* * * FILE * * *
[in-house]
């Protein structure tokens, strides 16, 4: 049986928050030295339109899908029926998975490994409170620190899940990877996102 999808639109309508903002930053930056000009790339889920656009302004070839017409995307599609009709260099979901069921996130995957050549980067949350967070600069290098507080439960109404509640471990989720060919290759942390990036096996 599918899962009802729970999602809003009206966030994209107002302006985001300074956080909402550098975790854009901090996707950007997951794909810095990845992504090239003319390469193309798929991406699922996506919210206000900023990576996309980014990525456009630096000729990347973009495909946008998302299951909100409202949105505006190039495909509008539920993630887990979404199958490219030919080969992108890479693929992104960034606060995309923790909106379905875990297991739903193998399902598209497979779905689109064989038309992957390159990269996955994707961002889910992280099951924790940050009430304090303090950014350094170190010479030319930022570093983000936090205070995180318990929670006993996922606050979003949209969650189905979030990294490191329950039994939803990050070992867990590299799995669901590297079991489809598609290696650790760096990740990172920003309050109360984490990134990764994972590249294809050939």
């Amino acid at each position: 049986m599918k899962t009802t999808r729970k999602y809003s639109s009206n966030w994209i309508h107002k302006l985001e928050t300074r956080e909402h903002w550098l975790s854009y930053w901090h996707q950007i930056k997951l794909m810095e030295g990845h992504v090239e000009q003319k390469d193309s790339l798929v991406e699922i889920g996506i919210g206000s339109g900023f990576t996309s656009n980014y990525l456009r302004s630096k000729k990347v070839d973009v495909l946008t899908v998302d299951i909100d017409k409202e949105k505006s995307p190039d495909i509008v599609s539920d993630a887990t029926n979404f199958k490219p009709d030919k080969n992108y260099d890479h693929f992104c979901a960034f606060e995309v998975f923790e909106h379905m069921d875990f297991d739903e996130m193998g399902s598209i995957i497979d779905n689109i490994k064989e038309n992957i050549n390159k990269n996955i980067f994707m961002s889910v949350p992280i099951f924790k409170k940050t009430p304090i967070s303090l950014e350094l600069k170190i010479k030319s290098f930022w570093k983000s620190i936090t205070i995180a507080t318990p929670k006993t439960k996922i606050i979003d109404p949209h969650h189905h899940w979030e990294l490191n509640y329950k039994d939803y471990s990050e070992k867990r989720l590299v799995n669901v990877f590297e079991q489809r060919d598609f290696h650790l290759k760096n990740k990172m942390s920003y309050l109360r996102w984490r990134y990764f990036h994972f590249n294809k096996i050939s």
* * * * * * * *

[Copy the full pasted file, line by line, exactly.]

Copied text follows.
[in-house]
């Protein structure tokens, strides 16, 4: 049986928050030295339109899908029926998975490994409170620190899940990877996102 999808639109309508903002930053930056000009790339889920656009302004070839017409995307599609009709260099979901069921996130995957050549980067949350967070600069290098507080439960109404509640471990989720060919290759942390990036096996 599918899962009802729970999602809003009206966030994209107002302006985001300074956080909402550098975790854009901090996707950007997951794909810095990845992504090239003319390469193309798929991406699922996506919210206000900023990576996309980014990525456009630096000729990347973009495909946008998302299951909100409202949105505006190039495909509008539920993630887990979404199958490219030919080969992108890479693929992104960034606060995309923790909106379905875990297991739903193998399902598209497979779905689109064989038309992957390159990269996955994707961002889910992280099951924790940050009430304090303090950014350094170190010479030319930022570093983000936090205070995180318990929670006993996922606050979003949209969650189905979030990294490191329950039994939803990050070992867990590299799995669901590297079991489809598609290696650790760096990740990172920003309050109360984490990134990764994972590249294809050939």
């Amino acid at each position: 049986m599918k899962t009802t999808r729970k999602y809003s639109s009206n966030w994209i309508h107002k302006l985001e928050t300074r956080e909402h903002w550098l975790s854009y930053w901090h996707q950007i930056k997951l794909m810095e030295g990845h992504v090239e000009q003319k390469d193309s790339l798929v991406e699922i889920g996506i919210g206000s339109g900023f990576t996309s656009n980014y990525l456009r302004s630096k000729k990347v070839d973009v495909l946008t899908v998302d299951i909100d017409k409202e949105k505006s995307p190039d495909i509008v599609s539920d993630a887990t029926n979404f199958k490219p009709d030919k080969n992108y260099d890479h693929f992104c979901a960034f606060e995309v998975f923790e909106h379905m069921d875990f297991d739903e996130m193998g399902s598209i995957i497979d779905n689109i490994k064989e038309n992957i050549n390159k990269n996955i980067f994707m961002s889910v949350p992280i099951f924790k409170k940050t009430p304090i967070s303090l950014e350094l600069k170190i010479k030319s290098f930022w570093k983000s620190i936090t205070i995180a507080t318990p929670k006993t439960k996922i606050i979003d109404p949209h969650h189905h899940w979030e990294l490191n509640y329950k039994d939803y471990s990050e070992k867990r989720l590299v799995n669901v990877f590297e079991q489809r060919d598609f290696h650790l290759k760096n990740k990172m942390s920003y309050l109360r996102w984490r990134y990764f990036h994972f590249n294809k096996i050939s």